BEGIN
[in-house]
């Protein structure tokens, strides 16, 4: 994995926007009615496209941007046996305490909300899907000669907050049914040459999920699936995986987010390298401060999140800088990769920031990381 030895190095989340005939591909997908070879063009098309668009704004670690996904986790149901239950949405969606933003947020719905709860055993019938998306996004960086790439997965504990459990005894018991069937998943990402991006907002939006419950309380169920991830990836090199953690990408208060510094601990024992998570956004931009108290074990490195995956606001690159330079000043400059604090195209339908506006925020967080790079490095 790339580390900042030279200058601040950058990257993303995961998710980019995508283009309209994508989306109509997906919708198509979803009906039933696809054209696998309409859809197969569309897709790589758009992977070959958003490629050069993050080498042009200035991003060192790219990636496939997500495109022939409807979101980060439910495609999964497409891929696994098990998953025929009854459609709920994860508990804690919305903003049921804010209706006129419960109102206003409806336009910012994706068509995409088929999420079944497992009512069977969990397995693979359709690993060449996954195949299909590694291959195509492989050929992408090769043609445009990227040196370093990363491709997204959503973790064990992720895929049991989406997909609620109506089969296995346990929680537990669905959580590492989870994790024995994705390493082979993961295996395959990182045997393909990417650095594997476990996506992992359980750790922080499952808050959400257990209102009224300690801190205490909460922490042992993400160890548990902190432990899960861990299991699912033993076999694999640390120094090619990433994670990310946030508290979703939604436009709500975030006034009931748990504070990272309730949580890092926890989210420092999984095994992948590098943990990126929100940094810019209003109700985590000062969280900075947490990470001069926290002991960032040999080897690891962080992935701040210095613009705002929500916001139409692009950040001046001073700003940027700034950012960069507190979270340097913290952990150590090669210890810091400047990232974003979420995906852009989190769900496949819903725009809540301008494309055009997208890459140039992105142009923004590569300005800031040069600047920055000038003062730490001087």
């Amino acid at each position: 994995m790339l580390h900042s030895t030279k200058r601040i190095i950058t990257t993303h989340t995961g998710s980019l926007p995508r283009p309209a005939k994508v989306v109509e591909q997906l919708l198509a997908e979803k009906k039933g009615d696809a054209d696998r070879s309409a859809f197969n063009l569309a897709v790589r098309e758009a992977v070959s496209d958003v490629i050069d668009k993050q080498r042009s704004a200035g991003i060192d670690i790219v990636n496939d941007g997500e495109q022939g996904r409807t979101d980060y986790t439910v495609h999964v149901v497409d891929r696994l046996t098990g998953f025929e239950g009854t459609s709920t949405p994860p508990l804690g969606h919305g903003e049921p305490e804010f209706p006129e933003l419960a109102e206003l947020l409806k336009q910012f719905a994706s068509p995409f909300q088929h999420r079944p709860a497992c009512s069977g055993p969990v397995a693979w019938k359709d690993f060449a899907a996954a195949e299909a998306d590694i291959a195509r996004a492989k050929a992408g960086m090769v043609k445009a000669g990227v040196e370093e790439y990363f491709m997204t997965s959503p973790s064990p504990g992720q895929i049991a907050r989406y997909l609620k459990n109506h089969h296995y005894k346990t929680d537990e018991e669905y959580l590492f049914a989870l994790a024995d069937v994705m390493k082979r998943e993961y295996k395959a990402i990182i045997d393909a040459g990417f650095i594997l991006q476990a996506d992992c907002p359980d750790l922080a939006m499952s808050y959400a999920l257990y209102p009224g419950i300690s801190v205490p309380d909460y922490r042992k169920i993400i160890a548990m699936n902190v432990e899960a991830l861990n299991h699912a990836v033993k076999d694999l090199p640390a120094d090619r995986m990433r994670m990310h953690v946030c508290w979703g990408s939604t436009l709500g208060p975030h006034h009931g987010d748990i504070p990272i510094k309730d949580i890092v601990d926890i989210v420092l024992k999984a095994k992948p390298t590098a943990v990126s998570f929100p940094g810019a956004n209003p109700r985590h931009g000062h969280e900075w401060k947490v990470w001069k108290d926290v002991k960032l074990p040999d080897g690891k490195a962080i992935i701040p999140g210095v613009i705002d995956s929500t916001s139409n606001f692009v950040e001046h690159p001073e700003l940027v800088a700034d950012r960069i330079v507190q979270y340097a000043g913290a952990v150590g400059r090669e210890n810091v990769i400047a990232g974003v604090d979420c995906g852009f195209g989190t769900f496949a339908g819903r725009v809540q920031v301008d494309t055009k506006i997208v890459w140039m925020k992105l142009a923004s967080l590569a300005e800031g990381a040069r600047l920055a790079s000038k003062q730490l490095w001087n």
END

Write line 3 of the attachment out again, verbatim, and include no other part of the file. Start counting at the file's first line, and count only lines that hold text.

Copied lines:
């Amino acid at each position: 994995m790339l580390h900042s030895t030279k200058r601040i190095i950058t990257t993303h989340t995961g998710s980019l926007p995508r283009p309209a005939k994508v989306v109509e591909q997906l919708l198509a997908e979803k009906k039933g009615d696809a054209d696998r070879s309409a859809f197969n063009l569309a897709v790589r098309e758009a992977v070959s496209d958003v490629i050069d668009k993050q080498r042009s704004a200035g991003i060192d670690i790219v990636n496939d941007g997500e495109q022939g996904r409807t979101d980060y986790t439910v495609h999964v149901v497409d891929r696994l046996t098990g998953f025929e239950g009854t459609s709920t949405p994860p508990l804690g969606h919305g903003e049921p305490e804010f209706p006129e933003l419960a109102e206003l947020l409806k336009q910012f719905a994706s068509p995409f909300q088929h999420r079944p709860a497992c009512s069977g055993p969990v397995a693979w019938k359709d690993f060449a899907a996954a195949e299909a998306d590694i291959a195509r996004a492989k050929a992408g960086m090769v043609k445009a000669g990227v040196e370093e790439y990363f491709m997204t997965s959503p973790s064990p504990g992720q895929i049991a907050r989406y997909l609620k459990n109506h089969h296995y005894k346990t929680d537990e018991e669905y959580l590492f049914a989870l994790a024995d069937v994705m390493k082979r998943e993961y295996k395959a990402i990182i045997d393909a040459g990417f650095i594997l991006q476990a996506d992992c907002p359980d750790l922080a939006m499952s808050y959400a999920l257990y209102p009224g419950i300690s801190v205490p309380d909460y922490r042992k169920i993400i160890a548990m699936n902190v432990e899960a991830l861990n299991h699912a990836v033993k076999d694999l090199p640390a120094d090619r995986m990433r994670m990310h953690v946030c508290w979703g990408s939604t436009l709500g208060p975030h006034h009931g987010d748990i504070p990272i510094k309730d949580i890092v601990d926890i989210v420092l024992k999984a095994k992948p390298t590098a943990v990126s998570f929100p940094g810019a956004n209003p109700r985590h931009g000062h969280e900075w401060k947490v990470w001069k108290d926290v002991k960032l074990p040999d080897g690891k490195a962080i992935i701040p999140g210095v613009i705002d995956s929500t916001s139409n606001f692009v950040e001046h690159p001073e700003l940027v800088a700034d950012r960069i330079v507190q979270y340097a000043g913290a952990v150590g400059r090669e210890n810091v990769i400047a990232g974003v604090d979420c995906g852009f195209g989190t769900f496949a339908g819903r725009v809540q920031v301008d494309t055009k506006i997208v890459w140039m925020k992105l142009a923004s967080l590569a300005e800031g990381a040069r600047l920055a790079s000038k003062q730490l490095w001087n």